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What Is Employment Law (Employee-side)?

Employment law is an expansive area of law that covers the rights and responsibilities of the employer-employee relationship. Employment laws include wages, workplace safety, discrimination, and wrongful termination.

Employment lawyers specialize in representing either employers or employees. It is a conflict of interest for employment attorneys to represent both. Those representing employees may assist unions, help with discrimination suits, or negotiate employee contracts.

Employment Law Issues

State and federal laws protect employees' rights in the workplace. You need legal advice if you have employment issues involving your employer or conditions at your worksite.

  • Employment discriminationFederal law bans discrimination in the workplace based on race, religion, gender, or national origin.
  • Sexual harassment. Sexual harassment happens when an employer demands sexual favors in exchange for a job or promotion or allows a hostile work environment to continue.
  • Wage and hour. The Fair Labor Standards Act (FLSA) sets the minimum wage, overtime pay, and child labor laws.
  • Wrongful terminationEmployers may not fire you out of retaliation for a legal complaint or protected characteristics (such as race, gender, pregnancy, etc.).
  • Workers' compensation. All states except Texas require employers to carry workers' comp insurance. In some cases, workers' comp may not apply to your injury.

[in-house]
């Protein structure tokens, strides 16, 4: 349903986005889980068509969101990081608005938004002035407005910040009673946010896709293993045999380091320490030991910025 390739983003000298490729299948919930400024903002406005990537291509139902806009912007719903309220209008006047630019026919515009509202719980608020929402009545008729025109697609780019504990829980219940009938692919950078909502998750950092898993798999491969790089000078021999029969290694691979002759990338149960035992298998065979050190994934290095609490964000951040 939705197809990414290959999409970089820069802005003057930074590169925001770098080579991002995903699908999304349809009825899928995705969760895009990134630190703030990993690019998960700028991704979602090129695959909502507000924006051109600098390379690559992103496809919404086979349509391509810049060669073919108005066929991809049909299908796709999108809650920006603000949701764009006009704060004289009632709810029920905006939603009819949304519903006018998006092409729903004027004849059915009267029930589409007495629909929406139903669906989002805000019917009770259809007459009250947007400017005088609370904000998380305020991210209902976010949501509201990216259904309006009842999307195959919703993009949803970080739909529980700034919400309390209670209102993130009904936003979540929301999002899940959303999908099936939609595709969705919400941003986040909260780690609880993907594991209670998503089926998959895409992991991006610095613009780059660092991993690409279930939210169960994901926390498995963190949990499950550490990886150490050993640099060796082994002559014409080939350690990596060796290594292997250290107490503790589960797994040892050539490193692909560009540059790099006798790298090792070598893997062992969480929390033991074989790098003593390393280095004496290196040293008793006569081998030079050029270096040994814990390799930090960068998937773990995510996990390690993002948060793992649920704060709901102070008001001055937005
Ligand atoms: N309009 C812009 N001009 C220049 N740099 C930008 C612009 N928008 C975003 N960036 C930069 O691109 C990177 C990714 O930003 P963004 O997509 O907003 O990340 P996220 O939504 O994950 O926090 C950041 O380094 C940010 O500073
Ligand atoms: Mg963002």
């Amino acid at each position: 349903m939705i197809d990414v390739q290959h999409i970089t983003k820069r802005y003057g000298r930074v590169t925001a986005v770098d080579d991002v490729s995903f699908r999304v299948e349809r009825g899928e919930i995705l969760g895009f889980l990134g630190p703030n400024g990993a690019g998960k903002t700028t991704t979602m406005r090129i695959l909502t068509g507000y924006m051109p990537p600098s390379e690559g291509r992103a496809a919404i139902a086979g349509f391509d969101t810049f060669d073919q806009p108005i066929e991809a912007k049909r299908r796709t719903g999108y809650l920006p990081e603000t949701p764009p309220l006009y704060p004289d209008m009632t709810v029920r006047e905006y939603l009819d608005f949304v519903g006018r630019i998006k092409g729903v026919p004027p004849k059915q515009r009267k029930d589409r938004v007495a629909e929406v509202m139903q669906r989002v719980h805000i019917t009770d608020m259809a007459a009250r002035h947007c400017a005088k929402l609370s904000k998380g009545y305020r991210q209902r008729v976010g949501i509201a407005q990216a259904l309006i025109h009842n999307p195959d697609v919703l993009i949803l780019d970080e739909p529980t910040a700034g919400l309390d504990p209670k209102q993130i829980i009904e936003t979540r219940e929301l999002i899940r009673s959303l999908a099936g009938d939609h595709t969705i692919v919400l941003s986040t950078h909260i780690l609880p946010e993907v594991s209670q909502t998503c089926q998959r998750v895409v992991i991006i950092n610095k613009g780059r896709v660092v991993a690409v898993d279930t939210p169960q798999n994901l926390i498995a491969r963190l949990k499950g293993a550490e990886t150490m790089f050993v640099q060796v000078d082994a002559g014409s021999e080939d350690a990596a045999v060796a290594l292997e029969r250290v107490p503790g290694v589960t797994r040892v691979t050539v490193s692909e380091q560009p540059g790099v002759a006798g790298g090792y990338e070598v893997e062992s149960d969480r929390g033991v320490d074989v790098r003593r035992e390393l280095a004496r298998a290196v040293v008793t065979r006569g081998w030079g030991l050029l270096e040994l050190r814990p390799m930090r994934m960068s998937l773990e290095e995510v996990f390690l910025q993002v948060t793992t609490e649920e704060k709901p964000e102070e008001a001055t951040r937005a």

Employees often must file complaints with the Equal Employment Opportunity Commission (EEOC) before they can sue. Having an attorney review your case before making any legal claim is a good idea.

Terms to Know

  • At-will employmentAn employment relationship where there is no employment contract. Either party may end the employment relationship at any time for any reason. Some states have partial protections for at-will employees.
  • Back payDamages awarded in an employment lawsuit. Back pay is the money the employee would have earned if not fired or denied a promotion illegally.
  • Front payDamages awarded in an employment lawsuit. This represents the money an employee would have earned if given the higher-paying position they were unlawfully denied.
  • Hostile working environmentA workplace where harassment or other offensive conduct is "severe or pervasive enough to create a work environment that a reasonable person would consider intimidating, hostile, or abusive."
  • Age Discrimination in Employment Act (ADEA). A federal law protecting workers over 40. Employers may not make employment decisions based on a worker's age. The ADEA only applies to businesses with more than 20 employees.

Considerations When Hiring an Employment Lawyer

Federal laws may not cover small businesses. Most employment laws apply to companies with more than 15 employees. Some, such as the Family and Medical Leave Act (FMLA), apply to companies with more than 50 workers.

But, states have implemented laws to cover smaller businesses. For instance, California employment laws include higher minimum wages, paid sick leave, and presumptive whistleblower protections. For this reason, having a lawyer who knows your local labor laws is essential for legal action.

An employment law case may involve several legal issues. Some of these are time-limited. You must get legal help when you believe you have an employment-related legal matter.

Related Practice Areas

Talk To an Employment Lawyer

A local attorney knows the state and federal employment laws that apply to your case. Contact an experienced employment law attorney when you need legal services as soon as possible.

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